When Swedish settler Carl Fagerberg came to the Eastern Slope of Colorado in 1882, he planted not only crops but also family roots on his homestead north of Denver. Now, after nearly a century and a half since Carl’s first hoed row, his legacy lives on at Fagerberg Farms/Fagerberg Produce in Eaton.
Carl’s late son, David, David’s son, Lynn, and now Lynn’s son, Ryan, have all contributed to the farming enterprise. David began the onion production in 1948, and today both Lynn and Ryan are involved in growing/packing/shipping, working the Front Range soil and watching the Front Range weather – full-time jobs in and of themselves – while also staying closely tied to the sales and marketing side.
For Ryan, it’s not only his first job but also his only job. The farm kid graduated from Colorado State University, located in nearby Fort Collins, with a business degree in 2005 and thereafter began his official career at Fagerberg Produce Co.
Now 33 years old, he works in sales during the shipping season, and in the summer, he said, “I tend to be more outside on the farm.”
And at home, Ryan and his wife of 10 years, Kristin, are parents to two daughters, Skyler and Kendall, and a third is due in the fall.
This is the face of the Millennial farm family, a blend of family history and tradition with the fresh approach of the Millennial generation. If family history and tradition are the harmony of Colorado agriculture, constant change and growth of the Millennial demographic are the syncopation.
Through the eyes of a fourth-generation farmer, he keeps close watch on the planting, growing, harvesting, packing/shipping and sales, starting each year with the seed onions that are planted in the Weld County fields in early spring.
“Planting begins in late March, and harvest begins in late July. Our shipping season for Colorado onions is typically Aug. 1 – March 15. We plant both transplants and direct seeded onions,” he said. “The majority are direct seeded. All of our onions are packed in Eaton, and our sales office is located at the same facility.”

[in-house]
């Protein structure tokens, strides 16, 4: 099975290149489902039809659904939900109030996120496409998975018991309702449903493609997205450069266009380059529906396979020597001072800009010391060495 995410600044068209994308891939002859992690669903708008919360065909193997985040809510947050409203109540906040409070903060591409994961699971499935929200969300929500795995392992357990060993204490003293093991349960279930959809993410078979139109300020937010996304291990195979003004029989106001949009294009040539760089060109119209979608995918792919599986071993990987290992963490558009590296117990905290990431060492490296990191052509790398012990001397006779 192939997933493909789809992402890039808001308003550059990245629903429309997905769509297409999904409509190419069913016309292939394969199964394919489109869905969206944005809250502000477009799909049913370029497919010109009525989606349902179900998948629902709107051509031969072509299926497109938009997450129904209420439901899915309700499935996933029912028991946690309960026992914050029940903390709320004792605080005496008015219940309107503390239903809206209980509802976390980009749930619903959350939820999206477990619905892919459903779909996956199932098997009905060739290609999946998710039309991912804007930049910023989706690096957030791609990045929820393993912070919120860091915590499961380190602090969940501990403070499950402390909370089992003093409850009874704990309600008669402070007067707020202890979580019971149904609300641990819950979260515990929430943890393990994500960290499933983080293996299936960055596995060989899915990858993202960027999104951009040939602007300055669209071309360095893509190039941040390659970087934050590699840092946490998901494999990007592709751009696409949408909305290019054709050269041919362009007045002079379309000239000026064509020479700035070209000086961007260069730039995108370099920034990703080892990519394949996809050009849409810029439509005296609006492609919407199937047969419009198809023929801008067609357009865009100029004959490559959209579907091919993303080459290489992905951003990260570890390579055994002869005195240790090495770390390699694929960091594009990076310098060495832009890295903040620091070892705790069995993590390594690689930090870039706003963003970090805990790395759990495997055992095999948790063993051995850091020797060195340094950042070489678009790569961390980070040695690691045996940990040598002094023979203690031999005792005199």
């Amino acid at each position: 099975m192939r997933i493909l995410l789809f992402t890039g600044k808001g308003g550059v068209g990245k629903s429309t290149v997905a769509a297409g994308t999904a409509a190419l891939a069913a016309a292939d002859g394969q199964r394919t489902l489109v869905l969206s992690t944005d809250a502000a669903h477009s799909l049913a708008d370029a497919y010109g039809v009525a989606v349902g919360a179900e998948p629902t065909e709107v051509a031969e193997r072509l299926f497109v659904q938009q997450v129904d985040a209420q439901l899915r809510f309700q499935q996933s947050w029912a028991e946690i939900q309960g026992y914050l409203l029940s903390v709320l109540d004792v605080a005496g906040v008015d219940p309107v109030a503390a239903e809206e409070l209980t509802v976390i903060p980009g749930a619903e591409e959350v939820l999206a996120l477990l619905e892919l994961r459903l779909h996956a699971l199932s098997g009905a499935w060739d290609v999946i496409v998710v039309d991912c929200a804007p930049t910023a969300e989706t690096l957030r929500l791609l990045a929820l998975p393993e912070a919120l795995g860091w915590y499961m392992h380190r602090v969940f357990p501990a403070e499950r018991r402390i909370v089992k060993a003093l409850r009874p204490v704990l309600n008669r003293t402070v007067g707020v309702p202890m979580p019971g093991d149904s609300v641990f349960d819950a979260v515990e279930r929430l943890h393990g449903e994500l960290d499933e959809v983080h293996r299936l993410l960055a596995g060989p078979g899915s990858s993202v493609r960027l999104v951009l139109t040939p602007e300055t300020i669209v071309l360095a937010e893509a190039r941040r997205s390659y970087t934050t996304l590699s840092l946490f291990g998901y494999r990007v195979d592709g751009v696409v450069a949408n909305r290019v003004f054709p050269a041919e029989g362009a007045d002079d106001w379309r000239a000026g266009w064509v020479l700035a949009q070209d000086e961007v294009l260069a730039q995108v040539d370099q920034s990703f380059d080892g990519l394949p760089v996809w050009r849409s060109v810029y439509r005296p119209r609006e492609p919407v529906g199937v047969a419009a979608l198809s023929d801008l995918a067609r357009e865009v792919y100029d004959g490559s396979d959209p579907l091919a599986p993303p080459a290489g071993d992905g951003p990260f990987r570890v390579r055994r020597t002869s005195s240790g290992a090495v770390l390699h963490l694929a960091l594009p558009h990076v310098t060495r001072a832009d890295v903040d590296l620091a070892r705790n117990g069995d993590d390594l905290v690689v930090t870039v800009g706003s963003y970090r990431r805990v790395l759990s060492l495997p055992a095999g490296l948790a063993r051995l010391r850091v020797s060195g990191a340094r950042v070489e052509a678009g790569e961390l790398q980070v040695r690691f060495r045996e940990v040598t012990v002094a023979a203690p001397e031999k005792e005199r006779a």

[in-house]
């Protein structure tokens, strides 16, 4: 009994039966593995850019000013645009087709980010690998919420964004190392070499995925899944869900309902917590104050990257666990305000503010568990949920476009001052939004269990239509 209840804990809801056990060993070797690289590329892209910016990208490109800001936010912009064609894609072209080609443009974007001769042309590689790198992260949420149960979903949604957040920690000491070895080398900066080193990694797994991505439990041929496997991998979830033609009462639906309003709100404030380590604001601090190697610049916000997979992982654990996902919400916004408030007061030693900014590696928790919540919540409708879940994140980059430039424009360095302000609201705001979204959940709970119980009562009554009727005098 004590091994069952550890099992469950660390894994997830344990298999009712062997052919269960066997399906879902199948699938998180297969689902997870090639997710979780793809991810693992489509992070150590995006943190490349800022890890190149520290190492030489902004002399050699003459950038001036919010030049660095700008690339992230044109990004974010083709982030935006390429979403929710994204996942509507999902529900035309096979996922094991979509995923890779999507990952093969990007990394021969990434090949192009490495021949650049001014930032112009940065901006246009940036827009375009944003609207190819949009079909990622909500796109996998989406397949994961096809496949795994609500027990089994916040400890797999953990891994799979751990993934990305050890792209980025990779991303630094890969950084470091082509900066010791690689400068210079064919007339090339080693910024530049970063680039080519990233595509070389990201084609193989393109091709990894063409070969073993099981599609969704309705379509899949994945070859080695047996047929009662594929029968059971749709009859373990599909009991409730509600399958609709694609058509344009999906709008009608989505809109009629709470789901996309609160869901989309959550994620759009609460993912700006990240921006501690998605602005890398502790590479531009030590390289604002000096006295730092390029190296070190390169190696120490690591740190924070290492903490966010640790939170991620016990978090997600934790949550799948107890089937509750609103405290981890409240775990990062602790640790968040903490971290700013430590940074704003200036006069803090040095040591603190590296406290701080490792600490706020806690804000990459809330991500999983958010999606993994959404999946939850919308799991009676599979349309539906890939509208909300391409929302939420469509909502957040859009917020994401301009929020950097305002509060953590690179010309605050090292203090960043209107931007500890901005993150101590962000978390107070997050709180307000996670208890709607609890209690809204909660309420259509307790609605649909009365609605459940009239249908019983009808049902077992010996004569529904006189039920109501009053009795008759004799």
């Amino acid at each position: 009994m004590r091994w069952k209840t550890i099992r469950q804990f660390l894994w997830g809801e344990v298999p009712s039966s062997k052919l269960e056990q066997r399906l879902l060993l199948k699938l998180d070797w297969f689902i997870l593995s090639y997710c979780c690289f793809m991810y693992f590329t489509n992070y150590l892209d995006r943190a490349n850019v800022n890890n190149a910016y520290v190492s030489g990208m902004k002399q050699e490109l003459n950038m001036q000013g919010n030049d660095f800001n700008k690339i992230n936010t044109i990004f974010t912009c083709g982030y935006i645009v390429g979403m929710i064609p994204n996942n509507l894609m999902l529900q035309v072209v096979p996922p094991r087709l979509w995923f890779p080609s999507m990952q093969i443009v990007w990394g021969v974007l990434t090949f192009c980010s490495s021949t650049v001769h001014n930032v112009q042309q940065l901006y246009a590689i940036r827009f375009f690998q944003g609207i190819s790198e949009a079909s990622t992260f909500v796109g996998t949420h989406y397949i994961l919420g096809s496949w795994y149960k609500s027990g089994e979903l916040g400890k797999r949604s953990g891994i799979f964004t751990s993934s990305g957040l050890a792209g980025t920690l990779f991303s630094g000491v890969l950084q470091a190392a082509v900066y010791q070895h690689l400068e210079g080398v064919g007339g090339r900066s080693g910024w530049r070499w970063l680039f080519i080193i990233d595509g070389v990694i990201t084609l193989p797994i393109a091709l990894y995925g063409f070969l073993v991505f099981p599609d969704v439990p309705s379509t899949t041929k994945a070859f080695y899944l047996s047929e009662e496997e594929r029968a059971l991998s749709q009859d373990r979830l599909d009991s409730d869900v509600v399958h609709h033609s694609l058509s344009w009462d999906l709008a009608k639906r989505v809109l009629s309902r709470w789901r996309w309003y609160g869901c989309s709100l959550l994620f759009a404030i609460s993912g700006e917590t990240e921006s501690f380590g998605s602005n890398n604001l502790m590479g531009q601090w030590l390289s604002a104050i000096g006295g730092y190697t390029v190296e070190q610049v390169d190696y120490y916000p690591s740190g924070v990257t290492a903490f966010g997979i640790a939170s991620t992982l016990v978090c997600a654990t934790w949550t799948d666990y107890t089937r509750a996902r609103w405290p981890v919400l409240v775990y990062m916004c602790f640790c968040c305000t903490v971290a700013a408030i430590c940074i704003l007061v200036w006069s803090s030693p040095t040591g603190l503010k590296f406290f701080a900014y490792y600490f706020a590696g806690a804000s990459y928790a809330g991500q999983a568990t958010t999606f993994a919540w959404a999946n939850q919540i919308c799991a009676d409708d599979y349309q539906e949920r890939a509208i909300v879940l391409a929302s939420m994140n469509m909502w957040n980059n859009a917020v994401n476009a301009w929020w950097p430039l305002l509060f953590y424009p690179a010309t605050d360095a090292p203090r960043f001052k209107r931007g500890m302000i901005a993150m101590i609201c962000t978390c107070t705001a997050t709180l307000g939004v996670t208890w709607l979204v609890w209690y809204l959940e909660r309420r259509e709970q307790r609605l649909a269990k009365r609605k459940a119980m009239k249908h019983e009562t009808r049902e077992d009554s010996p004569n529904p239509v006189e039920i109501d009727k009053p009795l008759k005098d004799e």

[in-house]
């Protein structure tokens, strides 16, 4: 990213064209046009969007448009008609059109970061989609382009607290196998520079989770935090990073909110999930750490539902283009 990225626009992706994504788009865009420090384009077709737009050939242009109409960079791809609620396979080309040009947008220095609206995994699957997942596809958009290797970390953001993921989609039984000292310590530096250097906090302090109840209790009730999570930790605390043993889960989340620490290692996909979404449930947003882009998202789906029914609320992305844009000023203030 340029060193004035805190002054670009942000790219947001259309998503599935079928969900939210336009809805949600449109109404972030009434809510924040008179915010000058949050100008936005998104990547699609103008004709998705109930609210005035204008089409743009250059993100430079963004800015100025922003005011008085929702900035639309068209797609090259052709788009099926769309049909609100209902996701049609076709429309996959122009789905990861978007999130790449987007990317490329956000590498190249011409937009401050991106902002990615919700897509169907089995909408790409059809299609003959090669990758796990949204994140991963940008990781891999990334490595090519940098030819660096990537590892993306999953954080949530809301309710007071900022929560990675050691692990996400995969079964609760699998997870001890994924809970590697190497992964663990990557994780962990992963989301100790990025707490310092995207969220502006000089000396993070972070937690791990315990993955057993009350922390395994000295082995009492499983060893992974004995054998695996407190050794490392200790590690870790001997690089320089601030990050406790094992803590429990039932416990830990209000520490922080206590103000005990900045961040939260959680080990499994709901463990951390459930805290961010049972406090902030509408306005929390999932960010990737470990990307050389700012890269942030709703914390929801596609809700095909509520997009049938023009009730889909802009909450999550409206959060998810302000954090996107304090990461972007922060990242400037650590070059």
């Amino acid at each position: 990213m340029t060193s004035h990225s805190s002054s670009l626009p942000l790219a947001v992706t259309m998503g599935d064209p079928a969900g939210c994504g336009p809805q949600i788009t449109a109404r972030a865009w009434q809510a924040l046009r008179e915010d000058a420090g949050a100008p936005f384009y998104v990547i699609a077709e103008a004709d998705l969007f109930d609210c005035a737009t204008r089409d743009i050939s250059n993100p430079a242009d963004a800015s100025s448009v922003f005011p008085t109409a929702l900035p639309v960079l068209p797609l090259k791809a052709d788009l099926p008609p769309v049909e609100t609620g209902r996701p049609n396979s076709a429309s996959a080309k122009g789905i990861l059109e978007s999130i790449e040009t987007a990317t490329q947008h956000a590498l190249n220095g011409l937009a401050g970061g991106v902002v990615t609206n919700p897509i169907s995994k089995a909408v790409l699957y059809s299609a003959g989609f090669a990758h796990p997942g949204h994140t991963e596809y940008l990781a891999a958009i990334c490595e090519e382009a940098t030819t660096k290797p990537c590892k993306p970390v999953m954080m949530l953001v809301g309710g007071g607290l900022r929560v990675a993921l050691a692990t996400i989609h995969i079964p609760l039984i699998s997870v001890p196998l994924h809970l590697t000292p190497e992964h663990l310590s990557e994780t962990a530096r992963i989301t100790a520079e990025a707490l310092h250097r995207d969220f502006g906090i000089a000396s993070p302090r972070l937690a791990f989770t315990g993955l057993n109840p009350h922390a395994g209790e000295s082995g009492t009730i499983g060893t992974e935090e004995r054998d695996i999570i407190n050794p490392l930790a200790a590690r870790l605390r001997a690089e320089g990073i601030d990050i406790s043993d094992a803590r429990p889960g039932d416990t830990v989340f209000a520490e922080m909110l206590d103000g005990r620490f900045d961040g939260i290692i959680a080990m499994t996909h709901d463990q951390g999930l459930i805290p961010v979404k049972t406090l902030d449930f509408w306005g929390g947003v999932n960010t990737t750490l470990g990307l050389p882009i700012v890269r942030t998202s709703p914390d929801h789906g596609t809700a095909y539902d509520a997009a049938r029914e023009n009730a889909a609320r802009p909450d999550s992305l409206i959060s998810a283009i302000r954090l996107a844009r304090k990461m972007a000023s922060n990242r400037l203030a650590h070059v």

He added that while Fagerberg Farms does not grow organics, “We are certified to package organic onions, and we provide organic onions to a number of our retail customers.”
Ryan also views the world through the Millennial lens, noting many advancements and changes in technology and in day-to-day activities within the industry over the last decade.
On the tech side, Fagerberg Farms utilizes mechanical equipment that allows for 2.5 million pounds of onions to be harvested and stored daily. Quality is maintained in storage by computerized climate control technology. And to ensure uniform sizing the packing shed has computerized equipment that sizes, weighs and photographs each onion for product consistency.
“I think it is safe to say that as technology in raising an onion crop continues to improve, farming will become a more precise and efficient practice,” Ryan said.
Supply and demand is a constant, and he said, “More changes I have noticed in the onion industry have been price and availability. These seem to hinge on what kind of weather conditions we are presented with each year.”
What does Ryan Fagerberg believe his generation will contribute to the legacy of the American farmer?
“Millennials are more concerned with the practices by which their food is both grown and packaged,” he said. “While it is encouraging to see the increased interest in the farming industry, more regulations and inspections seems to be the result.”
And it’s up to the industry to adjust to the times and the circumstances, he said. That is the course Fagerberg Farms/Fagerberg Produce Co. takes as it rises to the ongoing and ever-changing challenges.
“Consumers are demanding more responsible farming techniques and higher accountability in the packing shed,” he said. His enthusiasm came through as he concluded, “This has been a positive thing for Fagerberg Produce Company and has allowed many other grower/shippers to affirm themselves as leaders in the industry.”